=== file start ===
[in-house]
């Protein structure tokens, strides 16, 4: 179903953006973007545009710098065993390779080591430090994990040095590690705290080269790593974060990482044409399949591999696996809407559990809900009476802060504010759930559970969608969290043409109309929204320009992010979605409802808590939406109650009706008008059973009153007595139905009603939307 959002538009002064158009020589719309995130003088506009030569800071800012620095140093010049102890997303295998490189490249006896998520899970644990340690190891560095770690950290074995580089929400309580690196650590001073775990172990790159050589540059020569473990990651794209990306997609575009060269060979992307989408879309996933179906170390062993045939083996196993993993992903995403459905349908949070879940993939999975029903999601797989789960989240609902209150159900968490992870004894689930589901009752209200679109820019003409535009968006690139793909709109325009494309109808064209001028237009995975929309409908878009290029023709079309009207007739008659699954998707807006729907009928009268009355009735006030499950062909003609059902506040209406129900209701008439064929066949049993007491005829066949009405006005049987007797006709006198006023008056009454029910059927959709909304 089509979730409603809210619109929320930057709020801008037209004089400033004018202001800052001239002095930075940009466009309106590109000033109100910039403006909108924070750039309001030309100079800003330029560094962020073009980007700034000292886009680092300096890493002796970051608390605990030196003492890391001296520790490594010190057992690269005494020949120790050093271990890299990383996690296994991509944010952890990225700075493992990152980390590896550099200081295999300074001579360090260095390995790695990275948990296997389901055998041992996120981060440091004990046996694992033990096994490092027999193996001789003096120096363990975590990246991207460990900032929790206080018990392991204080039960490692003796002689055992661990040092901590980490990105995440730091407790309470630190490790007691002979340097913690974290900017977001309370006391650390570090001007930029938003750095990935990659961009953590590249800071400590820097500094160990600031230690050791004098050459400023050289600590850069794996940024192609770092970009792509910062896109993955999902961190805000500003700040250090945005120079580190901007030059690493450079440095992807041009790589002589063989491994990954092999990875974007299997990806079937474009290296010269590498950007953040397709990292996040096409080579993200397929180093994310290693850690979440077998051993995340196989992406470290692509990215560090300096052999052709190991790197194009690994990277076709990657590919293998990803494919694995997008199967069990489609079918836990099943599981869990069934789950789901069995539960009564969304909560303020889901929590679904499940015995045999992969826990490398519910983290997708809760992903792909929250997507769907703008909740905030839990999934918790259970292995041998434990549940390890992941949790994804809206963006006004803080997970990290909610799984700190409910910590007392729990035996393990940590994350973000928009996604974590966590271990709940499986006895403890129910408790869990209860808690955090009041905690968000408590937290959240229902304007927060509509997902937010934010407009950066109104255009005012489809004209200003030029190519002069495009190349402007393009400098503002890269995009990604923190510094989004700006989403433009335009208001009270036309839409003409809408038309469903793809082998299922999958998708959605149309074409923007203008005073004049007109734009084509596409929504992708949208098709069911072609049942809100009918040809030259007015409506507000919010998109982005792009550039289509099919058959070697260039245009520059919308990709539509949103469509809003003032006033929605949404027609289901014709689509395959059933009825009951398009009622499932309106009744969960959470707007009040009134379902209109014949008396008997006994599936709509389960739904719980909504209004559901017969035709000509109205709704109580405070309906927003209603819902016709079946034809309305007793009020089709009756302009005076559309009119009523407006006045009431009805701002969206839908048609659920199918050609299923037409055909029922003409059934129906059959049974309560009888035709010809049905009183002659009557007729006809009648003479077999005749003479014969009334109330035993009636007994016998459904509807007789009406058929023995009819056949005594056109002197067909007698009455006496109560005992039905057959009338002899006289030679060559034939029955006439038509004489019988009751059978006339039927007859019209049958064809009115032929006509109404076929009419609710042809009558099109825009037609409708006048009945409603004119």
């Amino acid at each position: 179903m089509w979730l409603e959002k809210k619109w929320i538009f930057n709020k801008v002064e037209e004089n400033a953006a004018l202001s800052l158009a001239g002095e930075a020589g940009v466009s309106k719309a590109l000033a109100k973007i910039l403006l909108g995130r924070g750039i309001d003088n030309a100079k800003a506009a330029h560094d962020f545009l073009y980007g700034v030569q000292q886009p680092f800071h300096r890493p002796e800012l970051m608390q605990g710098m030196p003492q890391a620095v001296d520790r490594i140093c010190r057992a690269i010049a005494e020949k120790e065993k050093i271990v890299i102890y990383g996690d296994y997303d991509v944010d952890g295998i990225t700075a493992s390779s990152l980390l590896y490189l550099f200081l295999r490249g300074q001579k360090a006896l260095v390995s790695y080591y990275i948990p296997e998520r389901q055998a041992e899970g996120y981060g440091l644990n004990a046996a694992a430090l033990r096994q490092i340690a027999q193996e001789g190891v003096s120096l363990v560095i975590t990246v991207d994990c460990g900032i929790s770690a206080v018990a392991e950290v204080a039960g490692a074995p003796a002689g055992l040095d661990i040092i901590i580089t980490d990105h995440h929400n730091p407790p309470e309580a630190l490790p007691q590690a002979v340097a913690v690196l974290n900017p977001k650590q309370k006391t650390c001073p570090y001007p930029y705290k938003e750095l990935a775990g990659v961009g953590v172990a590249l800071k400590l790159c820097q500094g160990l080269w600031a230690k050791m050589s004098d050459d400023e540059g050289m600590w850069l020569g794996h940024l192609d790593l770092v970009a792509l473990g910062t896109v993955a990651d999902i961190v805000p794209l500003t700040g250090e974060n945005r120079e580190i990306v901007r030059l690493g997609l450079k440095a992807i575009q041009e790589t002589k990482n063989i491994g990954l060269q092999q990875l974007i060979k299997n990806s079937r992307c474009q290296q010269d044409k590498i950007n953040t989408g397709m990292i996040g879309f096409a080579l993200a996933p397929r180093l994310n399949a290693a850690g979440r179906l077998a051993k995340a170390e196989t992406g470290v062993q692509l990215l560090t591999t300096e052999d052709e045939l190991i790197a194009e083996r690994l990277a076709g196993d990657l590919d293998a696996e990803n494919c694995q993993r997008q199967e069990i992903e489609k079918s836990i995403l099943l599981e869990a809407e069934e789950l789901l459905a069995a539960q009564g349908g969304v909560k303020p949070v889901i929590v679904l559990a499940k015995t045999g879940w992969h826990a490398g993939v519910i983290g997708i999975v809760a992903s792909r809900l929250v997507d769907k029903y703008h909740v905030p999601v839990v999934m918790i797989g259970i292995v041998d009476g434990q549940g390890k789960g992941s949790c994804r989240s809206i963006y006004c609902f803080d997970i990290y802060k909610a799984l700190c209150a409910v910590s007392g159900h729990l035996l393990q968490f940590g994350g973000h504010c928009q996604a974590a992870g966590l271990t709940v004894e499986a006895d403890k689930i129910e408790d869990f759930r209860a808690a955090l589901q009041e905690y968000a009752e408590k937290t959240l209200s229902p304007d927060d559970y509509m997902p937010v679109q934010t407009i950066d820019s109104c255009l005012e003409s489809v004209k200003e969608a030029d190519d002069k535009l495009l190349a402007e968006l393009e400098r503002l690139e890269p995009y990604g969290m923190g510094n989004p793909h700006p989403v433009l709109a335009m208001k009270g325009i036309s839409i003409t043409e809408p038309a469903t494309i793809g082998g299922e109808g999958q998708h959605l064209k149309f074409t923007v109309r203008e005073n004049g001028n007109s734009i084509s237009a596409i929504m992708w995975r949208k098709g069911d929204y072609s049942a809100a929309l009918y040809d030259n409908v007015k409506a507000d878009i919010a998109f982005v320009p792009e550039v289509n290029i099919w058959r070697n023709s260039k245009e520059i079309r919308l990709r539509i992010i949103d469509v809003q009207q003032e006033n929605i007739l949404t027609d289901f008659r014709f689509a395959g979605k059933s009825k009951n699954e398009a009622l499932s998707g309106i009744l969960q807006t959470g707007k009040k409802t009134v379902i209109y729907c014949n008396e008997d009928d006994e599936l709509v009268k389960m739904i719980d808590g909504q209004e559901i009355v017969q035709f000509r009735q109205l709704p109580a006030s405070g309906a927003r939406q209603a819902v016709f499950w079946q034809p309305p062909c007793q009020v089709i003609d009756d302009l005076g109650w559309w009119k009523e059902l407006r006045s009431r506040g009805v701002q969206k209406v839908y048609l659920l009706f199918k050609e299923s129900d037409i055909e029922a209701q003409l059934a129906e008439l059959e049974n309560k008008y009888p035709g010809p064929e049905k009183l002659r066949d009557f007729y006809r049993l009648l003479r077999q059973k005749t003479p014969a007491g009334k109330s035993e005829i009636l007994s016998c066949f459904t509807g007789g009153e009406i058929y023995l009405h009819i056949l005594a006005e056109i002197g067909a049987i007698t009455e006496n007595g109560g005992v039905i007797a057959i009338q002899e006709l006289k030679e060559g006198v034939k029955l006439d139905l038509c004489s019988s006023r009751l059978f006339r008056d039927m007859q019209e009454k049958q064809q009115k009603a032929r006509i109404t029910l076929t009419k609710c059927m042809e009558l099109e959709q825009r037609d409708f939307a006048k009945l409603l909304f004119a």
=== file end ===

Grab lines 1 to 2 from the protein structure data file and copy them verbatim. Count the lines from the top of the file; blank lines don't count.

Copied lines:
[in-house]
């Protein structure tokens, strides 16, 4: 179903953006973007545009710098065993390779080591430090994990040095590690705290080269790593974060990482044409399949591999696996809407559990809900009476802060504010759930559970969608969290043409109309929204320009992010979605409802808590939406109650009706008008059973009153007595139905009603939307 959002538009002064158009020589719309995130003088506009030569800071800012620095140093010049102890997303295998490189490249006896998520899970644990340690190891560095770690950290074995580089929400309580690196650590001073775990172990790159050589540059020569473990990651794209990306997609575009060269060979992307989408879309996933179906170390062993045939083996196993993993992903995403459905349908949070879940993939999975029903999601797989789960989240609902209150159900968490992870004894689930589901009752209200679109820019003409535009968006690139793909709109325009494309109808064209001028237009995975929309409908878009290029023709079309009207007739008659699954998707807006729907009928009268009355009735006030499950062909003609059902506040209406129900209701008439064929066949049993007491005829066949009405006005049987007797006709006198006023008056009454029910059927959709909304 089509979730409603809210619109929320930057709020801008037209004089400033004018202001800052001239002095930075940009466009309106590109000033109100910039403006909108924070750039309001030309100079800003330029560094962020073009980007700034000292886009680092300096890493002796970051608390605990030196003492890391001296520790490594010190057992690269005494020949120790050093271990890299990383996690296994991509944010952890990225700075493992990152980390590896550099200081295999300074001579360090260095390995790695990275948990296997389901055998041992996120981060440091004990046996694992033990096994490092027999193996001789003096120096363990975590990246991207460990900032929790206080018990392991204080039960490692003796002689055992661990040092901590980490990105995440730091407790309470630190490790007691002979340097913690974290900017977001309370006391650390570090001007930029938003750095990935990659961009953590590249800071400590820097500094160990600031230690050791004098050459400023050289600590850069794996940024192609770092970009792509910062896109993955999902961190805000500003700040250090945005120079580190901007030059690493450079440095992807041009790589002589063989491994990954092999990875974007299997990806079937474009290296010269590498950007953040397709990292996040096409080579993200397929180093994310290693850690979440077998051993995340196989992406470290692509990215560090300096052999052709190991790197194009690994990277076709990657590919293998990803494919694995997008199967069990489609079918836990099943599981869990069934789950789901069995539960009564969304909560303020889901929590679904499940015995045999992969826990490398519910983290997708809760992903792909929250997507769907703008909740905030839990999934918790259970292995041998434990549940390890992941949790994804809206963006006004803080997970990290909610799984700190409910910590007392729990035996393990940590994350973000928009996604974590966590271990709940499986006895403890129910408790869990209860808690955090009041905690968000408590937290959240229902304007927060509509997902937010934010407009950066109104255009005012489809004209200003030029190519002069495009190349402007393009400098503002890269995009990604923190510094989004700006989403433009335009208001009270036309839409003409809408038309469903793809082998299922999958998708959605149309074409923007203008005073004049007109734009084509596409929504992708949208098709069911072609049942809100009918040809030259007015409506507000919010998109982005792009550039289509099919058959070697260039245009520059919308990709539509949103469509809003003032006033929605949404027609289901014709689509395959059933009825009951398009009622499932309106009744969960959470707007009040009134379902209109014949008396008997006994599936709509389960739904719980909504209004559901017969035709000509109205709704109580405070309906927003209603819902016709079946034809309305007793009020089709009756302009005076559309009119009523407006006045009431009805701002969206839908048609659920199918050609299923037409055909029922003409059934129906059959049974309560009888035709010809049905009183002659009557007729006809009648003479077999005749003479014969009334109330035993009636007994016998459904509807007789009406058929023995009819056949005594056109002197067909007698009455006496109560005992039905057959009338002899006289030679060559034939029955006439038509004489019988009751059978006339039927007859019209049958064809009115032929006509109404076929009419609710042809009558099109825009037609409708006048009945409603004119």